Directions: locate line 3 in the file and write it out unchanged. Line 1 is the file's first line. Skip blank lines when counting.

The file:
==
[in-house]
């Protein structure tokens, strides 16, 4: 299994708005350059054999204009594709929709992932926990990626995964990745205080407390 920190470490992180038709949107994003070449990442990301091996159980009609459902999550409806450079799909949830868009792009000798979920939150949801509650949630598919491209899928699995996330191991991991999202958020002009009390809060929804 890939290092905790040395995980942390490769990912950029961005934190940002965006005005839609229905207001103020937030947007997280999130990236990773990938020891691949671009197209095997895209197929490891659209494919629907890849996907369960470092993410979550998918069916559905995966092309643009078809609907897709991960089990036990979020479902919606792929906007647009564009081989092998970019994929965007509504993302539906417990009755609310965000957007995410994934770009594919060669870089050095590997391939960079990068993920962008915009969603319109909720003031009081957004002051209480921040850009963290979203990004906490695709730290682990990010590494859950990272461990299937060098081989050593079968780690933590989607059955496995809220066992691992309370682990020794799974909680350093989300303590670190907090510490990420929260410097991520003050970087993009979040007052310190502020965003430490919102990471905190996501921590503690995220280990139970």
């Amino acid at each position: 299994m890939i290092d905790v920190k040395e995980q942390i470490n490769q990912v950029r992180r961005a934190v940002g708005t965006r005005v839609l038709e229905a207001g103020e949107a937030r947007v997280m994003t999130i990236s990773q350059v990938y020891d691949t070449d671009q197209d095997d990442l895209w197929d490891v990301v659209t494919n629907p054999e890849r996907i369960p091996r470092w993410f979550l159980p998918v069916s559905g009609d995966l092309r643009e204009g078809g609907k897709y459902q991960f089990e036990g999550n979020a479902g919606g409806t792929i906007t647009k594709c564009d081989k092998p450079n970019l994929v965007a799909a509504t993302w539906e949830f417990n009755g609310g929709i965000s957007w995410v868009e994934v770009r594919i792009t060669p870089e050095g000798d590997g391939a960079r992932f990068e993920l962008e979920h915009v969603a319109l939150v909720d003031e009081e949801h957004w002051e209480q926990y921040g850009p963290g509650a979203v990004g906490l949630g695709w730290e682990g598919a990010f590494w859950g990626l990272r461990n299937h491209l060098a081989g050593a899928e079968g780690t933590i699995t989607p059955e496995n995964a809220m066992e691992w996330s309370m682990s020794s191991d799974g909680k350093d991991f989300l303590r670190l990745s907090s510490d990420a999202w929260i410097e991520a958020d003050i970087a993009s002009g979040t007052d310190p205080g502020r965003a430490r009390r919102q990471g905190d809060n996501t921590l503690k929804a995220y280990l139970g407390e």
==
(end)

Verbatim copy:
């Amino acid at each position: 299994m890939i290092d905790v920190k040395e995980q942390i470490n490769q990912v950029r992180r961005a934190v940002g708005t965006r005005v839609l038709e229905a207001g103020e949107a937030r947007v997280m994003t999130i990236s990773q350059v990938y020891d691949t070449d671009q197209d095997d990442l895209w197929d490891v990301v659209t494919n629907p054999e890849r996907i369960p091996r470092w993410f979550l159980p998918v069916s559905g009609d995966l092309r643009e204009g078809g609907k897709y459902q991960f089990e036990g999550n979020a479902g919606g409806t792929i906007t647009k594709c564009d081989k092998p450079n970019l994929v965007a799909a509504t993302w539906e949830f417990n009755g609310g929709i965000s957007w995410v868009e994934v770009r594919i792009t060669p870089e050095g000798d590997g391939a960079r992932f990068e993920l962008e979920h915009v969603a319109l939150v909720d003031e009081e949801h957004w002051e209480q926990y921040g850009p963290g509650a979203v990004g906490l949630g695709w730290e682990g598919a990010f590494w859950g990626l990272r461990n299937h491209l060098a081989g050593a899928e079968g780690t933590i699995t989607p059955e496995n995964a809220m066992e691992w996330s309370m682990s020794s191991d799974g909680k350093d991991f989300l303590r670190l990745s907090s510490d990420a999202w929260i410097e991520a958020d003050i970087a993009s002009g979040t007052d310190p205080g502020r965003a430490r009390r919102q990471g905190d809060n996501t921590l503690k929804a995220y280990l139970g407390e």